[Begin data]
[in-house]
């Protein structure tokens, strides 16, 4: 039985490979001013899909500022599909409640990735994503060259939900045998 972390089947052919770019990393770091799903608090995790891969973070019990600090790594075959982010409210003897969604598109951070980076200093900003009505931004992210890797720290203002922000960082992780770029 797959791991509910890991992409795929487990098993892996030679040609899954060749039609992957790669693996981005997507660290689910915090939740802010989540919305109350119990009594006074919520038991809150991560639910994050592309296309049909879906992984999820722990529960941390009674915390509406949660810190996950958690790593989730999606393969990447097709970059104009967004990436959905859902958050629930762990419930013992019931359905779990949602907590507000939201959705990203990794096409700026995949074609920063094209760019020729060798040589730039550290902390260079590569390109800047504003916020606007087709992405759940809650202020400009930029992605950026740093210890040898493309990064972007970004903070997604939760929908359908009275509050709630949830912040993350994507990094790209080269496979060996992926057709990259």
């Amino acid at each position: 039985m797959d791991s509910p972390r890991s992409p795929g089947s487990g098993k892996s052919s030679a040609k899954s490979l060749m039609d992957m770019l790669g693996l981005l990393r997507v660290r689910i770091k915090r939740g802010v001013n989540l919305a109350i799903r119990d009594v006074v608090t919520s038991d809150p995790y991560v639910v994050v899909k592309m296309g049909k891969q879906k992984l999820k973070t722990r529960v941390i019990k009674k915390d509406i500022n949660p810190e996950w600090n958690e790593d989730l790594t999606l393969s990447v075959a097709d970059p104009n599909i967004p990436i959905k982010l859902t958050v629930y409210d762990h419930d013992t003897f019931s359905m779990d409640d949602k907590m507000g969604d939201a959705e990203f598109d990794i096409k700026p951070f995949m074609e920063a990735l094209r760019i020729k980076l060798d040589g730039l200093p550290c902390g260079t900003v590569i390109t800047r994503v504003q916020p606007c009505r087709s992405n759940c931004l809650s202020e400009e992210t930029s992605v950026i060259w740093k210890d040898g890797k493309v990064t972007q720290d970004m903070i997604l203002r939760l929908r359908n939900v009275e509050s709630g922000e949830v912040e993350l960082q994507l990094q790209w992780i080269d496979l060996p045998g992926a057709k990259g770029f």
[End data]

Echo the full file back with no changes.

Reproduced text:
[in-house]
């Protein structure tokens, strides 16, 4: 039985490979001013899909500022599909409640990735994503060259939900045998 972390089947052919770019990393770091799903608090995790891969973070019990600090790594075959982010409210003897969604598109951070980076200093900003009505931004992210890797720290203002922000960082992780770029 797959791991509910890991992409795929487990098993892996030679040609899954060749039609992957790669693996981005997507660290689910915090939740802010989540919305109350119990009594006074919520038991809150991560639910994050592309296309049909879906992984999820722990529960941390009674915390509406949660810190996950958690790593989730999606393969990447097709970059104009967004990436959905859902958050629930762990419930013992019931359905779990949602907590507000939201959705990203990794096409700026995949074609920063094209760019020729060798040589730039550290902390260079590569390109800047504003916020606007087709992405759940809650202020400009930029992605950026740093210890040898493309990064972007970004903070997604939760929908359908009275509050709630949830912040993350994507990094790209080269496979060996992926057709990259």
């Amino acid at each position: 039985m797959d791991s509910p972390r890991s992409p795929g089947s487990g098993k892996s052919s030679a040609k899954s490979l060749m039609d992957m770019l790669g693996l981005l990393r997507v660290r689910i770091k915090r939740g802010v001013n989540l919305a109350i799903r119990d009594v006074v608090t919520s038991d809150p995790y991560v639910v994050v899909k592309m296309g049909k891969q879906k992984l999820k973070t722990r529960v941390i019990k009674k915390d509406i500022n949660p810190e996950w600090n958690e790593d989730l790594t999606l393969s990447v075959a097709d970059p104009n599909i967004p990436i959905k982010l859902t958050v629930y409210d762990h419930d013992t003897f019931s359905m779990d409640d949602k907590m507000g969604d939201a959705e990203f598109d990794i096409k700026p951070f995949m074609e920063a990735l094209r760019i020729k980076l060798d040589g730039l200093p550290c902390g260079t900003v590569i390109t800047r994503v504003q916020p606007c009505r087709s992405n759940c931004l809650s202020e400009e992210t930029s992605v950026i060259w740093k210890d040898g890797k493309v990064t972007q720290d970004m903070i997604l203002r939760l929908r359908n939900v009275e509050s709630g922000e949830v912040e993350l960082q994507l990094q790209w992780i080269d496979l060996p045998g992926a057709k990259g770029f």